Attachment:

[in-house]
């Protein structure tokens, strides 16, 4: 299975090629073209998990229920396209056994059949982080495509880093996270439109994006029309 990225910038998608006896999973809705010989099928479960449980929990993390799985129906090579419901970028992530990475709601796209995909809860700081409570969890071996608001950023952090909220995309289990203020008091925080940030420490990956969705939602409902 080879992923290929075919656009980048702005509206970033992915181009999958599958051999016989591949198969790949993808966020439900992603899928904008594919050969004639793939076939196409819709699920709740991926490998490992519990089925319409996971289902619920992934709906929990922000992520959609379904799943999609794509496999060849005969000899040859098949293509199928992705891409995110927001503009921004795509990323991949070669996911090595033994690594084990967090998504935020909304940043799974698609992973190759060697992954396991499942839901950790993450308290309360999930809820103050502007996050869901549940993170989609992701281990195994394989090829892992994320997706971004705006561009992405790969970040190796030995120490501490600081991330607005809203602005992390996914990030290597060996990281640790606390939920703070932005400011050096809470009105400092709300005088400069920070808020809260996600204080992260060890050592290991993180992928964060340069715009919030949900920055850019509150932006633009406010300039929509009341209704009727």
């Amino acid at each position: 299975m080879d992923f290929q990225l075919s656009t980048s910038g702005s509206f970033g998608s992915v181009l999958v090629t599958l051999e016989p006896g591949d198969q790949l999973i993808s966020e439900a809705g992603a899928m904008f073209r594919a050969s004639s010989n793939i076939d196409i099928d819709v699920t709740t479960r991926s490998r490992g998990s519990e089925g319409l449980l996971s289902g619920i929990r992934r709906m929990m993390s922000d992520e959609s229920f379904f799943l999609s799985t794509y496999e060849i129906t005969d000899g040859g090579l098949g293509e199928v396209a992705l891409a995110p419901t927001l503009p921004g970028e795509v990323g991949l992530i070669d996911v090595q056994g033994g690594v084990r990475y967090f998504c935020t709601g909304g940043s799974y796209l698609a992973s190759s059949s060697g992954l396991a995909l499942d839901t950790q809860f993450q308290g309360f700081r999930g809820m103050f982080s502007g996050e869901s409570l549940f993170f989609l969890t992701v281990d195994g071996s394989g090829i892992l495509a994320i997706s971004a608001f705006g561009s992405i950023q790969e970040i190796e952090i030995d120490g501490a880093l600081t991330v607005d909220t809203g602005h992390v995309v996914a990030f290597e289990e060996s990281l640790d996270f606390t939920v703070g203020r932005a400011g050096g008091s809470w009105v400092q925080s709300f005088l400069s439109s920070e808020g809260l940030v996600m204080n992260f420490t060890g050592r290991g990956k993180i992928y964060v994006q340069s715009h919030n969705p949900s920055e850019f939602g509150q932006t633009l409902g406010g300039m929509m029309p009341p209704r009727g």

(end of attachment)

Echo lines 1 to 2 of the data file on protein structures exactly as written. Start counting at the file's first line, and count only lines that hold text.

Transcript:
[in-house]
């Protein structure tokens, strides 16, 4: 299975090629073209998990229920396209056994059949982080495509880093996270439109994006029309 990225910038998608006896999973809705010989099928479960449980929990993390799985129906090579419901970028992530990475709601796209995909809860700081409570969890071996608001950023952090909220995309289990203020008091925080940030420490990956969705939602409902 080879992923290929075919656009980048702005509206970033992915181009999958599958051999016989591949198969790949993808966020439900992603899928904008594919050969004639793939076939196409819709699920709740991926490998490992519990089925319409996971289902619920992934709906929990922000992520959609379904799943999609794509496999060849005969000899040859098949293509199928992705891409995110927001503009921004795509990323991949070669996911090595033994690594084990967090998504935020909304940043799974698609992973190759060697992954396991499942839901950790993450308290309360999930809820103050502007996050869901549940993170989609992701281990195994394989090829892992994320997706971004705006561009992405790969970040190796030995120490501490600081991330607005809203602005992390996914990030290597060996990281640790606390939920703070932005400011050096809470009105400092709300005088400069920070808020809260996600204080992260060890050592290991993180992928964060340069715009919030949900920055850019509150932006633009406010300039929509009341209704009727």